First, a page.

By John Garrison Marks and W. Maclane Hull
This is post number four in our series exploring the National Visitation Report. Read the posts from Monday, Tuesday, and Wednesday here. View the report at learn.aaslh.org/national-visitation-report.
Some of the most interesting findings in our National Visitation Report came from breaking down the data by institutions’ cost of entry, whether free or paid. We received roughly an equal number of responses from institutions with free entry (632) and paid entry (624). Both types of institutions saw an overall increase from 2013 to 2018, and both experienced a slight decline from 2017 to 2018. Deeper analysis, however, reveals more interesting results.
Among our respondents, free institutions received more visitors on average (58,899 in 2018) than institutions with paid entry (42,282). But, paid entry institutions experienced a much larger increase in visitation than their free counterparts: 10.5 percent versus 1.8 percent. At first glance, those results might be surprising, but additional research suggests perhaps they shouldn’t be. For example, audience research analysis by Colleen Dilenschneider suggests that “admission fees are generally not a primary visitation barrier” at cultural organizations, finding that people who do not visit typically cite factors other than cost.
Analyzing visitation trends based on cost of entry for institutions with different budget sizes yields further insights. Institutions with free entry tended to be clustered among the smallest budget levels, while those with paid-entry were distributed more evenly. Organizations with annual budgets of less than $250,000 made up 72 percent of free entry institutions but only 44 percent of those with paid entry. This distribution raises interesting questions about the revenue models of U.S. history organizations: why are the organizations with the smallest budgets so much more likely to provide free entry to their institution?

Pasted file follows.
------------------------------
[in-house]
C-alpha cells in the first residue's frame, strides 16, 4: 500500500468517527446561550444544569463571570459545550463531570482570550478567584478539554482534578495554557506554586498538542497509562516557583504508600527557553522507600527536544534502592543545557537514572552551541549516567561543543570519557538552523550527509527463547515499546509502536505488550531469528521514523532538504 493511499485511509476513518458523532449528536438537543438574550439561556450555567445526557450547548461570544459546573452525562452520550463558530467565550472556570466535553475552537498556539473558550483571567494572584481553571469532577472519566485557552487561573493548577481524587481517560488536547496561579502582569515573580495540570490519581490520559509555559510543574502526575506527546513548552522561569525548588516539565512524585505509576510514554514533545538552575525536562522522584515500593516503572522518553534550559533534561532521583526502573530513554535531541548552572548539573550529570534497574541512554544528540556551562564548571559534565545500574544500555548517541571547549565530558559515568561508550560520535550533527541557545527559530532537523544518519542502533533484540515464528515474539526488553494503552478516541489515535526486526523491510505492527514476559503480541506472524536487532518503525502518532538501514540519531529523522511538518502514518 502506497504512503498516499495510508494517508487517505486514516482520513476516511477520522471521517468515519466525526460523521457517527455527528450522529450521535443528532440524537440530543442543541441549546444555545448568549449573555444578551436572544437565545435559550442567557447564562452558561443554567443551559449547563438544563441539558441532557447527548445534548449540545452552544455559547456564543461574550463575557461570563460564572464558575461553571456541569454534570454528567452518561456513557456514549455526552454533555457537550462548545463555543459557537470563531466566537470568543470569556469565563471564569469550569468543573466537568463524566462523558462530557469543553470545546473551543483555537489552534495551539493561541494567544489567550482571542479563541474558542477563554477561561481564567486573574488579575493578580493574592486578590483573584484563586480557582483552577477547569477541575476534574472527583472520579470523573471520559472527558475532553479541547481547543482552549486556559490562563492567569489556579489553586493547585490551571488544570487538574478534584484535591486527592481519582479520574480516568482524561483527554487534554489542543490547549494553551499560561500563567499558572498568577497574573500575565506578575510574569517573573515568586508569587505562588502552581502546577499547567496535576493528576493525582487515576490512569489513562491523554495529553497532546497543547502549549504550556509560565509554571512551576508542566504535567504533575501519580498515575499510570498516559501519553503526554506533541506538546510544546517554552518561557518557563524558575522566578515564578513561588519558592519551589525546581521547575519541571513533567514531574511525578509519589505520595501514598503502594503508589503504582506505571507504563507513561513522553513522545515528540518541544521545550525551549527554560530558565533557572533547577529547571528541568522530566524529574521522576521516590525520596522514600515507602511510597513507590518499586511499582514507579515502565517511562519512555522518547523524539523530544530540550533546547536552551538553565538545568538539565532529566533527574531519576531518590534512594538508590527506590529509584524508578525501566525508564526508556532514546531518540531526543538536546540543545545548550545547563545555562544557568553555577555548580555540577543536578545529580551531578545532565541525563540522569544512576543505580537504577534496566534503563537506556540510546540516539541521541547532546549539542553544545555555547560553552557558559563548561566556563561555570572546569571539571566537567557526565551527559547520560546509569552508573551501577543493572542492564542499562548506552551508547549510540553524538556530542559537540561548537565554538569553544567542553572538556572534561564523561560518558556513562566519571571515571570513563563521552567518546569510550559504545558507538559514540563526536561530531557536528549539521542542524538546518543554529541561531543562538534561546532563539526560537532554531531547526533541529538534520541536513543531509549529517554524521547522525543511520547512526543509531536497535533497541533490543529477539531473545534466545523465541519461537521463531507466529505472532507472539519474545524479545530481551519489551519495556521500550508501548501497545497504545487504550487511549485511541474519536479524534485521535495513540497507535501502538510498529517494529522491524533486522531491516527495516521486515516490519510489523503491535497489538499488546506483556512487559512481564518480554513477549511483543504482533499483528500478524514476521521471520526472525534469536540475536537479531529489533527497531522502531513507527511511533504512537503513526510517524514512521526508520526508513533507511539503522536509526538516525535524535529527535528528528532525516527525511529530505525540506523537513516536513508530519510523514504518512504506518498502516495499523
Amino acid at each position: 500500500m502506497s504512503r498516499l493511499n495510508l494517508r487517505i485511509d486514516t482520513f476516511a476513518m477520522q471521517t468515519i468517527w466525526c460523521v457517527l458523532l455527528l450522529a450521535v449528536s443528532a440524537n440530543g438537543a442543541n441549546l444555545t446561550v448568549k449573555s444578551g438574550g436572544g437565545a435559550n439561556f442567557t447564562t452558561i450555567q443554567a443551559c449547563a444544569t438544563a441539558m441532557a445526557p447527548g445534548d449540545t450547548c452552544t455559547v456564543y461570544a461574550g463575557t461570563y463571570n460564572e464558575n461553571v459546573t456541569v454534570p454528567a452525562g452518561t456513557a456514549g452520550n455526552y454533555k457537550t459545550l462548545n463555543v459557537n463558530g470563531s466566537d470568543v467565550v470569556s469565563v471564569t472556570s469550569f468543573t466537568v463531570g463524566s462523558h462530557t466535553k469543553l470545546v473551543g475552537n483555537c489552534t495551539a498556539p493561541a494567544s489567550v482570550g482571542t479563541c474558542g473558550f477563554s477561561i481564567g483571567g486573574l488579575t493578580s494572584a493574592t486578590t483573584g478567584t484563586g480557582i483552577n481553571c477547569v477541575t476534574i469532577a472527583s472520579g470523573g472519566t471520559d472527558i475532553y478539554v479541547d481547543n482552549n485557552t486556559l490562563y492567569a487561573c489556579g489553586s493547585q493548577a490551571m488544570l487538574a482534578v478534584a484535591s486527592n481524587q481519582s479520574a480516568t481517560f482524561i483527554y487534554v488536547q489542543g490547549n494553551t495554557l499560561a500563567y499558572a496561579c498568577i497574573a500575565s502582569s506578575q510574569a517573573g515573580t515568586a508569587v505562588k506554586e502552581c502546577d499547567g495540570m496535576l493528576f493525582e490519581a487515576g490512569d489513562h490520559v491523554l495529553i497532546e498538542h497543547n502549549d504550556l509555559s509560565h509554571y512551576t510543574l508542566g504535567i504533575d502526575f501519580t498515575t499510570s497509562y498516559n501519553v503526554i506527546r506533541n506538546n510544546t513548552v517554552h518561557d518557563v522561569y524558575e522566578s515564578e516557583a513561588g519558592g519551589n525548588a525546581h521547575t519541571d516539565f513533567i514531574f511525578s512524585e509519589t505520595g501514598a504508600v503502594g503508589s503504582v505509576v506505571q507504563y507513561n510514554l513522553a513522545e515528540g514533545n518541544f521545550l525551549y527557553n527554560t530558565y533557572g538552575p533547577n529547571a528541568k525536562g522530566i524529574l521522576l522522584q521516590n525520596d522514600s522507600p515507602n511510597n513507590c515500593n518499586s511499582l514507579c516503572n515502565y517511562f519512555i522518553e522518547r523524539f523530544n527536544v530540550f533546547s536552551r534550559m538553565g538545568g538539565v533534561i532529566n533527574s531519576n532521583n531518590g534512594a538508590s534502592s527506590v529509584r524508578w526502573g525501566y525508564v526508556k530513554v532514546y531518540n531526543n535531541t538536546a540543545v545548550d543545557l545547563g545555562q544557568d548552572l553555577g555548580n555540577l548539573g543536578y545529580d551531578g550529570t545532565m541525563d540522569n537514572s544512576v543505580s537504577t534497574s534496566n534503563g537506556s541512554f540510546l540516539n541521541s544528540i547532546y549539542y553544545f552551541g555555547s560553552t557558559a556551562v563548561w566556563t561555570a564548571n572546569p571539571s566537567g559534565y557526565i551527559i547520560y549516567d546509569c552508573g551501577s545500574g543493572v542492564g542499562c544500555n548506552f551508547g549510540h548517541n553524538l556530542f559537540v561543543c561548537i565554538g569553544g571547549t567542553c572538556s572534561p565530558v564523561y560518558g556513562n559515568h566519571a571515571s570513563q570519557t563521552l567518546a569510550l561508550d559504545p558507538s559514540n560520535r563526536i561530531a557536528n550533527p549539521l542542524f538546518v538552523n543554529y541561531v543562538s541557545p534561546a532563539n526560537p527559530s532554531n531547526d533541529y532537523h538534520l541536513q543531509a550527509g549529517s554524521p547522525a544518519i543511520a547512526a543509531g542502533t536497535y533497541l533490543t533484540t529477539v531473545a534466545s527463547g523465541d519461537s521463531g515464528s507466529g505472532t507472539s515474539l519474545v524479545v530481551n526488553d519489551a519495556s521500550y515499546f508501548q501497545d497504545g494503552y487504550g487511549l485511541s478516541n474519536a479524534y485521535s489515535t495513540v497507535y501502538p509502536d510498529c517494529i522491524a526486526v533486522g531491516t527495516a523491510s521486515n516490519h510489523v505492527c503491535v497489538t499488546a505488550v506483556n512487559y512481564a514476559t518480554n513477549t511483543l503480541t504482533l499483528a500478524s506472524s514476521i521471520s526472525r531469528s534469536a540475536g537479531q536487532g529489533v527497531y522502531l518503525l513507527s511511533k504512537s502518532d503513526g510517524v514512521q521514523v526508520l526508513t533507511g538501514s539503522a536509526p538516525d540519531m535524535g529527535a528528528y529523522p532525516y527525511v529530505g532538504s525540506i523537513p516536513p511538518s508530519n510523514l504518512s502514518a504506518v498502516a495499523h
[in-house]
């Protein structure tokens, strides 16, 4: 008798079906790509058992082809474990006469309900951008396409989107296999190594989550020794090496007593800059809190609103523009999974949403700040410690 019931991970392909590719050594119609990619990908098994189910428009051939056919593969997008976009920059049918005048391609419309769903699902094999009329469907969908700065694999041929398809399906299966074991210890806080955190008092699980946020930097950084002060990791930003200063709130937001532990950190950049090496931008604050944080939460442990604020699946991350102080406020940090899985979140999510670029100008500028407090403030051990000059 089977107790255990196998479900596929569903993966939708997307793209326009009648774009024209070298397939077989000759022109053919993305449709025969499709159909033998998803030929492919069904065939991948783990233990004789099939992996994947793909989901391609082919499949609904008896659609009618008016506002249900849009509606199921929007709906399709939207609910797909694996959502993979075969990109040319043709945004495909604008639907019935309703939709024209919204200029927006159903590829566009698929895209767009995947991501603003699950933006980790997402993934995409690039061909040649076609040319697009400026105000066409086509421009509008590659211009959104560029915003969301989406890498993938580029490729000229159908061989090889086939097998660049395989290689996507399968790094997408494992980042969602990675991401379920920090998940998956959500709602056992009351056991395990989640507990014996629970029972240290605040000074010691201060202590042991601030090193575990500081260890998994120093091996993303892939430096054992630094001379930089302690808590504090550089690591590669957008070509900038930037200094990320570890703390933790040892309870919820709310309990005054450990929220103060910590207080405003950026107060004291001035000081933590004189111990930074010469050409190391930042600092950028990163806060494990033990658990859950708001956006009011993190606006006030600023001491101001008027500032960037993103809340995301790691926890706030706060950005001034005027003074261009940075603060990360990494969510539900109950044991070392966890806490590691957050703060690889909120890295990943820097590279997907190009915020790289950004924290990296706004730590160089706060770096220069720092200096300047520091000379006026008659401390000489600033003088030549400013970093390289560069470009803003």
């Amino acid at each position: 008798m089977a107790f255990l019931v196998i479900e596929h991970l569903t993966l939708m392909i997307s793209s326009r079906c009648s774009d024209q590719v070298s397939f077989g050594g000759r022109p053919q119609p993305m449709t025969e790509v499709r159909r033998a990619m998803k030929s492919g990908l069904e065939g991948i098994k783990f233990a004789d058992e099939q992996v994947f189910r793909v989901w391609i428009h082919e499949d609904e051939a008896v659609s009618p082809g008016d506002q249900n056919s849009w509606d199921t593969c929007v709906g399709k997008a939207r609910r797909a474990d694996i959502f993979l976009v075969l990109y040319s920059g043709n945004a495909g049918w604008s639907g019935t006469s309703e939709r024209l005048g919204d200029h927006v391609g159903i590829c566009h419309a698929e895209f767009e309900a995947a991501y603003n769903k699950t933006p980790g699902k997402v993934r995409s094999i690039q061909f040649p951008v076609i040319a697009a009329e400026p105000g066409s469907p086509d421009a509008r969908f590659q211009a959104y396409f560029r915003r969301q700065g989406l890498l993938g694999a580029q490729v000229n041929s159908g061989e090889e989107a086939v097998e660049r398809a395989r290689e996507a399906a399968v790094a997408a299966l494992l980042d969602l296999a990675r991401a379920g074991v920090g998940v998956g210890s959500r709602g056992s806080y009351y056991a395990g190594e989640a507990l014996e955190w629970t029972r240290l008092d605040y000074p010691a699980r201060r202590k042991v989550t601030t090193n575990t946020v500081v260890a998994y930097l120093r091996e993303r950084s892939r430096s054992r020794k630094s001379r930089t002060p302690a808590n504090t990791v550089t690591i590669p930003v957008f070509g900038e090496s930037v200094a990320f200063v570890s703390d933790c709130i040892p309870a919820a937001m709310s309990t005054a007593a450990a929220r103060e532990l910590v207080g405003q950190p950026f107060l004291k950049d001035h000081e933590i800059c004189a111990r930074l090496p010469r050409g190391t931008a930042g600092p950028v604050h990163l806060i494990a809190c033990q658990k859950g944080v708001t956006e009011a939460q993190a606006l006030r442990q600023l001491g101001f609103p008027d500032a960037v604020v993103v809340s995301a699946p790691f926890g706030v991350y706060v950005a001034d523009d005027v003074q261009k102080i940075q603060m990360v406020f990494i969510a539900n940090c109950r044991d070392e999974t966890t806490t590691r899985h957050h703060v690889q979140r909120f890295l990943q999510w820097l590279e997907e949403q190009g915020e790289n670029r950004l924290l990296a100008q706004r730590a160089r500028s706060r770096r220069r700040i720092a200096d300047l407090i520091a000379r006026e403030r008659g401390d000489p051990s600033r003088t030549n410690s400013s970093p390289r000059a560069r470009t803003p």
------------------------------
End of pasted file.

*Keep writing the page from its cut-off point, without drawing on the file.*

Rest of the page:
That question is complicated even further when we isolate the visitation trends for small institutions. When we consider our whole sample, visitation increases were more than five times larger at institutions with paid entry than at free ones. However, for small organizations the opposite is true. Paid entry institutions with an annual budget under $50,000 experienced effectively no growth, averaging just one visitor more in 2018 than they did in 2013. Paid entry institutions with budgets between $50,000–$250,000 reported a visitation increase of 8.3 percent. Small-budget, free institutions, meanwhile, reported much larger visitation growth, outperforming both small, paid-entry institutions and large, free institutions. Visitation to free entry institutions with a budget under $50,000 rose nearly 25 percent from 2013 to 2018, while those with a budget between $50,000–$250,000 saw a 16 percent increase.
These conflicting data points raise several questions for further research. Why are paid entry organizations experiencing so much more visitation growth? What are small, free organizations doing that their paid-entry or larger counterparts aren’t? Why are free organizations clustered among small budget institutions? Our National Visitation Report can’t answer these questions directly. We hope, however, that by providing these data, the report can help clarify some of the issues, questions, and challenges facing the nation’s historical organizations and can serve as a strong foundation for future study.